Slavery big issue in Rhode Islsnd
I read with great interest the March 19 Press article about the exhibit at the Jamestown Philomenian Library and comments by Ray Rickman, project director of the traveling exhibit titled, "Hidden from History: Slavery in Rhode Island from its Inception to Its End."
Unfortunately, I was not able to attend, but indeed it is remarkable how much Jamestown was involved in slavery. Paul Davis's series "Unrighteous Traffik," published in the Providence Journal in 2006, exposed in detail this hidden slave traffi c, its high profitability and the unscrupulous Rhode Island ship owners who profited.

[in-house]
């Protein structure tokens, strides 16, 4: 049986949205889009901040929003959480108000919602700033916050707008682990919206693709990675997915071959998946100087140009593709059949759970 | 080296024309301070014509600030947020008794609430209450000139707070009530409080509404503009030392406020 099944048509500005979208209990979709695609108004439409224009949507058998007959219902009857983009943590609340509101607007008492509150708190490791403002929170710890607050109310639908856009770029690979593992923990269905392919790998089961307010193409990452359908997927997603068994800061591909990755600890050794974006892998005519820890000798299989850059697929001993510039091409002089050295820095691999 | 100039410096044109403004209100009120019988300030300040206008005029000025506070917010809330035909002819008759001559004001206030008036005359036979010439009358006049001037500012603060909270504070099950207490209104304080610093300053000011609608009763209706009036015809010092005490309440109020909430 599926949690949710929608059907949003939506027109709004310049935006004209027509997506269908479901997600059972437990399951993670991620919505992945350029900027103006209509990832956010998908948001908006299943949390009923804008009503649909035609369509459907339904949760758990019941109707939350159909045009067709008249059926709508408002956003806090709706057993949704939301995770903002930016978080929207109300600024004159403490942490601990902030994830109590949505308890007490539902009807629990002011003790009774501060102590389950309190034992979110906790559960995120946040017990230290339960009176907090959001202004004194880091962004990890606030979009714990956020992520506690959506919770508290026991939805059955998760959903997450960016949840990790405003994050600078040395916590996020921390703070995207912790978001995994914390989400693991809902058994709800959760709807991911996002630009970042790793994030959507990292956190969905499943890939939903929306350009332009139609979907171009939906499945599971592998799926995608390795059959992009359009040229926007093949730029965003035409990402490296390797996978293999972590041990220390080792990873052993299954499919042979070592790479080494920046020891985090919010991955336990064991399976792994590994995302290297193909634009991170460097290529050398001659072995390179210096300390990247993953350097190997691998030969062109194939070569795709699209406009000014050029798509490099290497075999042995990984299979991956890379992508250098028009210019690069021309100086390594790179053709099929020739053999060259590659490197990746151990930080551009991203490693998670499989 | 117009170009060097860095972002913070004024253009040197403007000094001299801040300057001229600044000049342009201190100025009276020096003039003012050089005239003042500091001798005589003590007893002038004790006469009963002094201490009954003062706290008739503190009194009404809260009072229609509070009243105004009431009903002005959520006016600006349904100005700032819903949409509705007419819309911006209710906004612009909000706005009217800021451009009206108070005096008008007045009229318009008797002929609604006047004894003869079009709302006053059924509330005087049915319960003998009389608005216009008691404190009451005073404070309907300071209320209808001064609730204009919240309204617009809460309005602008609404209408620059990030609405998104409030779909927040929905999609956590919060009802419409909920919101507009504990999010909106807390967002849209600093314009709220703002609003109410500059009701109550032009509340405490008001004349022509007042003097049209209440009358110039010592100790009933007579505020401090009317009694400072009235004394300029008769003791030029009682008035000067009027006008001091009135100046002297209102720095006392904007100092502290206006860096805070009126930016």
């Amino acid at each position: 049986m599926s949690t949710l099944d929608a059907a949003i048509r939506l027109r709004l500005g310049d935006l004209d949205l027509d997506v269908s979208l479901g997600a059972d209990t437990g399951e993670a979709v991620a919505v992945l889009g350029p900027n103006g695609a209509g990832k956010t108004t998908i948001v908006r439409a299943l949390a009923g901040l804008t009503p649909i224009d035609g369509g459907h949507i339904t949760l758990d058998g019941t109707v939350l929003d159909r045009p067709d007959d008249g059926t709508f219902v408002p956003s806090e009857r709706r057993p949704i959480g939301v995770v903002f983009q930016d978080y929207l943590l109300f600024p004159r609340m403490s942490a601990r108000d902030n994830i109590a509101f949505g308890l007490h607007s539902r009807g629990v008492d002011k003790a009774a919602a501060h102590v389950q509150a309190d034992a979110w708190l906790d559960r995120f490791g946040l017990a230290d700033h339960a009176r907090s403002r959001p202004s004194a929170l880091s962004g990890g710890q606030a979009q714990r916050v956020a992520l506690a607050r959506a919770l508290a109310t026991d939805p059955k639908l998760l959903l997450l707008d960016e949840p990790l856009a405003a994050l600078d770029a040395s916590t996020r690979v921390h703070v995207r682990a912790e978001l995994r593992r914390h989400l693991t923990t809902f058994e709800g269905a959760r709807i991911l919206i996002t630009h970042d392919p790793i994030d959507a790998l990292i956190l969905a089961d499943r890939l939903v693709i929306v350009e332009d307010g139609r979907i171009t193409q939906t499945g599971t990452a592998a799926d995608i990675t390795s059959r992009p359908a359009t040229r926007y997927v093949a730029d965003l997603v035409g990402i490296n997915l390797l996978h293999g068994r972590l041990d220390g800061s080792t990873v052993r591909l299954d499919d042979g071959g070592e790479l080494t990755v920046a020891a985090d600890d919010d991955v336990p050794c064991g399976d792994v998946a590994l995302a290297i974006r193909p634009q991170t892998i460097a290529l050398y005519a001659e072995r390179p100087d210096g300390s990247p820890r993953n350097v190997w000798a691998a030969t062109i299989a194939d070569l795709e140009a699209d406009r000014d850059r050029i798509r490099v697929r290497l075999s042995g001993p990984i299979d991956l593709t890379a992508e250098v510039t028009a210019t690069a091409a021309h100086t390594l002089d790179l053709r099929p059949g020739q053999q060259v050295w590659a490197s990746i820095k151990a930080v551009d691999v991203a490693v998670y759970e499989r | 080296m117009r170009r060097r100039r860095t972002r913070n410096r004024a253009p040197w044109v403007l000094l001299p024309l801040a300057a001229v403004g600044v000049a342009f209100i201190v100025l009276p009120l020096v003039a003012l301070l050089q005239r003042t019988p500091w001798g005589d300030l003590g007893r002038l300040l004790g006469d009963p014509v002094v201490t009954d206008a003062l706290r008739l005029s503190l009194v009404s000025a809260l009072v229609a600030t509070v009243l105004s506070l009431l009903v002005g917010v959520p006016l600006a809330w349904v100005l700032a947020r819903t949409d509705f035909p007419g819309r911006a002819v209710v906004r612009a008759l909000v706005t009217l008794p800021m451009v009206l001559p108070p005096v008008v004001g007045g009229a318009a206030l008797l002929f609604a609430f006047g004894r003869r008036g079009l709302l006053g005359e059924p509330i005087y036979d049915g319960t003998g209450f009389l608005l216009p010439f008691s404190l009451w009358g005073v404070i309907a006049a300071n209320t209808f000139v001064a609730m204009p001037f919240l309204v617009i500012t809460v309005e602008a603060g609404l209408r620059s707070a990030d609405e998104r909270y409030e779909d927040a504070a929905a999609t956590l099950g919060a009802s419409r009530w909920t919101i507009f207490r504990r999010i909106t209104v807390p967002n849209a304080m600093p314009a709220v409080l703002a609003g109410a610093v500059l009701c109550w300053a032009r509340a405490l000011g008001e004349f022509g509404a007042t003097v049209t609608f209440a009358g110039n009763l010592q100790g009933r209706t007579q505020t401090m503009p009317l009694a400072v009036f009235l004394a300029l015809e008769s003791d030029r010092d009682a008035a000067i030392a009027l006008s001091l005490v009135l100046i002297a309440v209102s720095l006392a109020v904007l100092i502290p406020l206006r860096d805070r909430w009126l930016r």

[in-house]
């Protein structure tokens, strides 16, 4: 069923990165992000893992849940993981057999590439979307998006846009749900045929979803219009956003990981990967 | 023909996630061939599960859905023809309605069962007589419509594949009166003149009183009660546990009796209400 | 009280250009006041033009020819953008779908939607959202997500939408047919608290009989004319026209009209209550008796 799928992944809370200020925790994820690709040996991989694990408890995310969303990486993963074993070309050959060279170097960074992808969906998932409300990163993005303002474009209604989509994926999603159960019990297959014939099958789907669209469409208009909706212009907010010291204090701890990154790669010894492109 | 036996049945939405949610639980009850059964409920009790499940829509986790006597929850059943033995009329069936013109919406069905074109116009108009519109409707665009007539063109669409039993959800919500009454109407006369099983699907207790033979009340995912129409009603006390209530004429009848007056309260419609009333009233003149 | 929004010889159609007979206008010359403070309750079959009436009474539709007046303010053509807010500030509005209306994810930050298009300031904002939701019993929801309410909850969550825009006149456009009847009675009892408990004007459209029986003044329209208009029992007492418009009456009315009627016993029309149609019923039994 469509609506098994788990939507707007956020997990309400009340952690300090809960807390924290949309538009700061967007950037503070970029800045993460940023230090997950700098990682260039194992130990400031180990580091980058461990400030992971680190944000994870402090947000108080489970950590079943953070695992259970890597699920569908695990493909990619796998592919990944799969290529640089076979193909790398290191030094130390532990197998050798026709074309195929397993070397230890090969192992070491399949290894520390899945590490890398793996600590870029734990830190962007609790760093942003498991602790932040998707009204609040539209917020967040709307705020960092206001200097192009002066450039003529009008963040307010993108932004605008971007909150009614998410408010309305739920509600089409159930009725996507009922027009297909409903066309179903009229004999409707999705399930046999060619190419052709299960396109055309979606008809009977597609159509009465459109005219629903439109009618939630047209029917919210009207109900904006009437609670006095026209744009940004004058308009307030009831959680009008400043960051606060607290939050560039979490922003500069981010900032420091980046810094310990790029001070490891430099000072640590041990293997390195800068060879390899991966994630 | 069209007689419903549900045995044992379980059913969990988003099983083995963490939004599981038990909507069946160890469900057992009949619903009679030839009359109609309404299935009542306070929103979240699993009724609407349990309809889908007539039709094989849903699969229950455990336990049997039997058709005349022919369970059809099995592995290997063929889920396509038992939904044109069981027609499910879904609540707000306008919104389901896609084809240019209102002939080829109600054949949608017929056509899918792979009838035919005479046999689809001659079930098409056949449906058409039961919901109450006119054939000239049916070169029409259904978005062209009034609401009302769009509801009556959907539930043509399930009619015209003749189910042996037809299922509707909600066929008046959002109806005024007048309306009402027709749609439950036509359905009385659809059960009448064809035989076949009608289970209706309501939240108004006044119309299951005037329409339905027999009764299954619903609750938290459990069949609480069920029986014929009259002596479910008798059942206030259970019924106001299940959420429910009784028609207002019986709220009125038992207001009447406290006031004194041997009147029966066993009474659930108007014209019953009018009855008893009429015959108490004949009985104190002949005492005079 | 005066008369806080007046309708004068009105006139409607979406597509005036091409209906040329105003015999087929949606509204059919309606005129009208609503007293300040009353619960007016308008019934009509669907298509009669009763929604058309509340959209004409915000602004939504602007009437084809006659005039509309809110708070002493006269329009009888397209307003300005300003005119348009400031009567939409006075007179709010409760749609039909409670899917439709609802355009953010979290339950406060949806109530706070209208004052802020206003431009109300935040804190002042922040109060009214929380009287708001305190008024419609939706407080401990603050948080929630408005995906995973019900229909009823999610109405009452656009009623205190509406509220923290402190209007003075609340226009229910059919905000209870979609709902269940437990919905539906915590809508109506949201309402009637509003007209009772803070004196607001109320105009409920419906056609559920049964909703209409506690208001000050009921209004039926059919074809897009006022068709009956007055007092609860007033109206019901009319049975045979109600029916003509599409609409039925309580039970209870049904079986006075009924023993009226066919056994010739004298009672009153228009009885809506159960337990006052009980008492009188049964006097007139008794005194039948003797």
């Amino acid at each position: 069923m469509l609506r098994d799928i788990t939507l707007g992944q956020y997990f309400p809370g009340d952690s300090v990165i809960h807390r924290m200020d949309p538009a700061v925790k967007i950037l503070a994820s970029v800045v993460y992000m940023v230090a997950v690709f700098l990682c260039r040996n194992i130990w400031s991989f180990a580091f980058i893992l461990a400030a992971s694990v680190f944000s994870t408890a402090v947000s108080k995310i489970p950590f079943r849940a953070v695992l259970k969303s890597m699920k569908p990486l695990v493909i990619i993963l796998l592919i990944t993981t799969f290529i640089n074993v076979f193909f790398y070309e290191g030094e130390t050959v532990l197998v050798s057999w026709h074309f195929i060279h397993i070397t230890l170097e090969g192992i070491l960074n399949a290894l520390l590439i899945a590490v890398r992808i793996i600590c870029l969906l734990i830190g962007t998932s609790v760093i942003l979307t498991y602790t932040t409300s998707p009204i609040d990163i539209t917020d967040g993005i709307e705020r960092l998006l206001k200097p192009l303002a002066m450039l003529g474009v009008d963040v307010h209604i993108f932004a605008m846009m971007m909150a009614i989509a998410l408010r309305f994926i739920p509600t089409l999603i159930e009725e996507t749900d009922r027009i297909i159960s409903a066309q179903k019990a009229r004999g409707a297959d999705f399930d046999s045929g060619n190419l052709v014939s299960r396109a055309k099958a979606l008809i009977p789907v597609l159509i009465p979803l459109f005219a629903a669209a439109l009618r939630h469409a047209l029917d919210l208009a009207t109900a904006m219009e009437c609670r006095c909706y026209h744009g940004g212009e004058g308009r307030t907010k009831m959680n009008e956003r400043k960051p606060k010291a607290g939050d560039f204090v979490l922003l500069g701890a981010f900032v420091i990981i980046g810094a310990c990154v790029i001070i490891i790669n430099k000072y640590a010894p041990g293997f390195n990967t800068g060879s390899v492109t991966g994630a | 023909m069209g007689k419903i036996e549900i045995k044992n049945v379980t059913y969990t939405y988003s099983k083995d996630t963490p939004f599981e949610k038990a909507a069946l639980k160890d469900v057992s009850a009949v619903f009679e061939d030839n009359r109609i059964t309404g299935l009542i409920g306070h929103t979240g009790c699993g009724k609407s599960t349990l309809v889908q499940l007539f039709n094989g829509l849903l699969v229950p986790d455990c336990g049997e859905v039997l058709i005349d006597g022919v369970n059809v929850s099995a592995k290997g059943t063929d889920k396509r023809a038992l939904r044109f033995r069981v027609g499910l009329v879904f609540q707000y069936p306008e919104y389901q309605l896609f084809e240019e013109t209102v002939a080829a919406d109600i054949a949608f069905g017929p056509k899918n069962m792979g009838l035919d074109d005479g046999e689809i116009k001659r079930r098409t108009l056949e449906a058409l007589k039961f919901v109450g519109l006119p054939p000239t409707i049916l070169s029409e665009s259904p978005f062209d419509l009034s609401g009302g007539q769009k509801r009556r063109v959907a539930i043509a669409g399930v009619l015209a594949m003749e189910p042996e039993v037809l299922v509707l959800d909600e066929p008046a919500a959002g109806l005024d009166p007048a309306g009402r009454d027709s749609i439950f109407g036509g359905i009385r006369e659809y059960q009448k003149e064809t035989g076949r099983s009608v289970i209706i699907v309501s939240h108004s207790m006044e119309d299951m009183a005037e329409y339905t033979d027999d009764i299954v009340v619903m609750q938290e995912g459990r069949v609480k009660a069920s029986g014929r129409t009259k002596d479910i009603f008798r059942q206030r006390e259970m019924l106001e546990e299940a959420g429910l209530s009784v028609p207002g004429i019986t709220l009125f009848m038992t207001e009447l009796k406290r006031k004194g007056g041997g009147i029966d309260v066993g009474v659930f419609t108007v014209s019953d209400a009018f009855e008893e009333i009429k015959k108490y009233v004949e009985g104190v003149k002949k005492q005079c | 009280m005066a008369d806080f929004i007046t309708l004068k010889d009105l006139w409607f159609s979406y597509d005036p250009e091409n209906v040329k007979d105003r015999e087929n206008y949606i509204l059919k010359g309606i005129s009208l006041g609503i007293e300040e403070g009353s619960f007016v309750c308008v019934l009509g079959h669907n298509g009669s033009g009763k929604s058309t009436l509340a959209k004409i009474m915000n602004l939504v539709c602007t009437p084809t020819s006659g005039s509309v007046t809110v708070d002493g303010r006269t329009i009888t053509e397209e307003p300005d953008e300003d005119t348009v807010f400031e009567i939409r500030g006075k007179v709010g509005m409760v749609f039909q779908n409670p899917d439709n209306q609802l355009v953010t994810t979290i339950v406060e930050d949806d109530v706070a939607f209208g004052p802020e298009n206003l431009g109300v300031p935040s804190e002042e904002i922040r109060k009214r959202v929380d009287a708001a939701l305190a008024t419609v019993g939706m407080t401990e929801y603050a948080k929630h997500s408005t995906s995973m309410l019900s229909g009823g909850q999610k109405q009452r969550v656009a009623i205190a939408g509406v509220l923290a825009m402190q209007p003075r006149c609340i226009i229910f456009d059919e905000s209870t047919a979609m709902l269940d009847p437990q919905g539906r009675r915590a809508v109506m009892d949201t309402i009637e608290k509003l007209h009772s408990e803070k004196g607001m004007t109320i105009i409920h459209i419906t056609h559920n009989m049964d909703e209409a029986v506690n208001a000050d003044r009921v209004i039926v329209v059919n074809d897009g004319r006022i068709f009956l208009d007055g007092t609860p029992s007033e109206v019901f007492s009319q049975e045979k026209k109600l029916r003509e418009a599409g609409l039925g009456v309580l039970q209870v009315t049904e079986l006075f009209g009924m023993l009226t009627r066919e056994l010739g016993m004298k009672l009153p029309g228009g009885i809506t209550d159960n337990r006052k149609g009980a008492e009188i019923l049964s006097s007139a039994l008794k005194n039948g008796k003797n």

My research, tied to one of the reasons why Beavertail Lighthouse was built in 1749, also revealed much about Jamestown's prominence in slavery.
Slaving was big business and only South Carolina surpassed Rhode Island in the practice of buying and selling slaves. Not only was Rhode Island in the forefront of the slave trade, Jamestown had its share of slaves as well. They worked in both households and in the fields. The 1730 census records of Jamestown show 80 "Negro" slaves living on Conanicut Island plus 19 Indians.
The Negro's represented 36 percent of the island population. The highest concentration per capita of any municipal county in the New World. Only South Carolina and later Mississippi exceeded this ratio. By 1747, the number on Conanicut Island had increased to 110. Across the bay in Newport one family alone, Abraham Red, father of the founder of 'Redwood Library' owned 238 slaves in 1766.